Duchenne Muscular Dystrophy
Duchenne muscular dystrophy is a genetic disorder afflicting one in 3,500 boys, most of whom will die in adolescence or young adulthood as their muscles — including their hearts — weaken. The problem is that their muscle cells don't produce the essential protein dystrophin.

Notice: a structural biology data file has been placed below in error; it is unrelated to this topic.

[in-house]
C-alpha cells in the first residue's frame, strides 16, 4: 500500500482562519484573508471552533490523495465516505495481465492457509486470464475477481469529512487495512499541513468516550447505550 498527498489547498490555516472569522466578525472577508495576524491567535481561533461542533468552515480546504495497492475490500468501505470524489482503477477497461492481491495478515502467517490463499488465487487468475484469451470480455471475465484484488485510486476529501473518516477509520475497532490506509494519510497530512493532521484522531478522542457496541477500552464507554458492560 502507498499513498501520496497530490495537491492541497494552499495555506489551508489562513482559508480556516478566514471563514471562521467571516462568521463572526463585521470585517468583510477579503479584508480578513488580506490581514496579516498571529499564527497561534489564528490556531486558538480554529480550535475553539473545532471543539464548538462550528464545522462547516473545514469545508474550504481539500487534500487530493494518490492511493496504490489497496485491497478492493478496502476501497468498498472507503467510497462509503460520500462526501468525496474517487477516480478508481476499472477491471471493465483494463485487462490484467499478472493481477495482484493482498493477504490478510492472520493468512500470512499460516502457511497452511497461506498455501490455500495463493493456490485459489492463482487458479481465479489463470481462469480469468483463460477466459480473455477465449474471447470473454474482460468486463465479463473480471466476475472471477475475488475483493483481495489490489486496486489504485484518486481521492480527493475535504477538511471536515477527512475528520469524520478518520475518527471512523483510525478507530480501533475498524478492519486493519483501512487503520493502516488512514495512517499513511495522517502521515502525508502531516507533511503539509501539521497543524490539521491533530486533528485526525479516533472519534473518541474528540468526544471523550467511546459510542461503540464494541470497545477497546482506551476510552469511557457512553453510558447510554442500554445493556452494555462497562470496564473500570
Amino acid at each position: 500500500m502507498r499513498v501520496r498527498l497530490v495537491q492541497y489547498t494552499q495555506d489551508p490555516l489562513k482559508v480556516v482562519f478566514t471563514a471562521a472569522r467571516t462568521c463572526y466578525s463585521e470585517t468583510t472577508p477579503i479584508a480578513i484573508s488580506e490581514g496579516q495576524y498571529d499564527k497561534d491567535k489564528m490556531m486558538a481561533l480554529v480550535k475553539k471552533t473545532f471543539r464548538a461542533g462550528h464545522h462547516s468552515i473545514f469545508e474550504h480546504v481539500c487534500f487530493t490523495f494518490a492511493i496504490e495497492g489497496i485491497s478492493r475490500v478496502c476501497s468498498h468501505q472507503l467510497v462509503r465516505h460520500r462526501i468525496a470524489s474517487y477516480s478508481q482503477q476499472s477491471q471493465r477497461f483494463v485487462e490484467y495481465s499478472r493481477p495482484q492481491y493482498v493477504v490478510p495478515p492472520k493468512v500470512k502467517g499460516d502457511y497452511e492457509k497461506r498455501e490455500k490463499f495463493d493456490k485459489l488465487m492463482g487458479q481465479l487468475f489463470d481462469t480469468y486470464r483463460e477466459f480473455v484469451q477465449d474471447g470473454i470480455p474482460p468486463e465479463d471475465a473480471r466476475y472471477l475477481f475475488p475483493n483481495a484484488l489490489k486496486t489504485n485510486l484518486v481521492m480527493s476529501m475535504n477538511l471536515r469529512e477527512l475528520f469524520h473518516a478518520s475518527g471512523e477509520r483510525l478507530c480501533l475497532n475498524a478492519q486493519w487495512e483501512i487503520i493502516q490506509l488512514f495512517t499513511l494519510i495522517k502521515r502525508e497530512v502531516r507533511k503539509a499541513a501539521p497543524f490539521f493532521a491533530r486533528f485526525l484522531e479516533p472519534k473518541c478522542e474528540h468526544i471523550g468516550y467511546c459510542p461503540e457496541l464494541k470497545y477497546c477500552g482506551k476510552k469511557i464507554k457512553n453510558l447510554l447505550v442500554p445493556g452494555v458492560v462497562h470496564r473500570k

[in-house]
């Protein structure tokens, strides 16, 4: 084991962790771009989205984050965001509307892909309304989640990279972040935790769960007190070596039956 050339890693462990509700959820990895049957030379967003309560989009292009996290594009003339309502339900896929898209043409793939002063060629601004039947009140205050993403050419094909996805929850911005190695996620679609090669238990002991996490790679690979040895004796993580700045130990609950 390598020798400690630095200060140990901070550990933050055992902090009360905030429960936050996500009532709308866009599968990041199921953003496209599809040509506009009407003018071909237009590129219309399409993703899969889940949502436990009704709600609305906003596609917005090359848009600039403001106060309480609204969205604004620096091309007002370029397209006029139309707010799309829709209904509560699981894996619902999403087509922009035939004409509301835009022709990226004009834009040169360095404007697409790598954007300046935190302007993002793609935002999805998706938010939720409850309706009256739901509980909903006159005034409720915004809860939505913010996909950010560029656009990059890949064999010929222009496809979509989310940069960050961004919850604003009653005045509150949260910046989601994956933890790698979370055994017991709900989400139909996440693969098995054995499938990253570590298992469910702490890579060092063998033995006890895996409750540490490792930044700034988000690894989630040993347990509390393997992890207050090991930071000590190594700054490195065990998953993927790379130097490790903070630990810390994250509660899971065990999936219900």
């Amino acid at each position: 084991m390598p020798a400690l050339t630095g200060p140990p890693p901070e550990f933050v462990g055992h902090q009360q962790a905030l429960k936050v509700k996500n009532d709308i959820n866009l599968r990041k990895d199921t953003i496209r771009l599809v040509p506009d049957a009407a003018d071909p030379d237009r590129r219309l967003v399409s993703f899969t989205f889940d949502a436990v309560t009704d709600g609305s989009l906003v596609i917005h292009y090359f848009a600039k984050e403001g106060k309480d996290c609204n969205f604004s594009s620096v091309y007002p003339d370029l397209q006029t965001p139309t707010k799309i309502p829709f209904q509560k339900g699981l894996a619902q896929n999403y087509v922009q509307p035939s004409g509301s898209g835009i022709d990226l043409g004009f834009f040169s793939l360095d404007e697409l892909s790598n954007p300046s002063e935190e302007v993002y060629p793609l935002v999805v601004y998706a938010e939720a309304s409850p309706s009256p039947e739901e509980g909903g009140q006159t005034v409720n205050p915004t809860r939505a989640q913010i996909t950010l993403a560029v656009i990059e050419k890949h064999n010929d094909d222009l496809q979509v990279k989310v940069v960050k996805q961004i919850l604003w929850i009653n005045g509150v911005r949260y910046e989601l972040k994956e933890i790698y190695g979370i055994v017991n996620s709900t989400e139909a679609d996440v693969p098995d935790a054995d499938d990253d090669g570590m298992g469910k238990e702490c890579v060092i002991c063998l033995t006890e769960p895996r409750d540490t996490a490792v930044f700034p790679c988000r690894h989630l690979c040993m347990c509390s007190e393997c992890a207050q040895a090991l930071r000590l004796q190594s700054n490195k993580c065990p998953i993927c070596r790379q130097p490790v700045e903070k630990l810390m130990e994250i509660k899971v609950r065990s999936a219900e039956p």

McGowan Institute researchers have identified and isolated a line of stem cells in muscles that offers new hope for Duchenne patients. When these stem cells are genetically engineered to contain a gene encoding for dystrophin, they produce dystrophin in Duchenne-affected muscles. This work may produce a minimally invasive treatment in which the patient's own stem cells are isolated, engineered in the lab to carry a functioning dystrophin gene, then reinjected into muscle.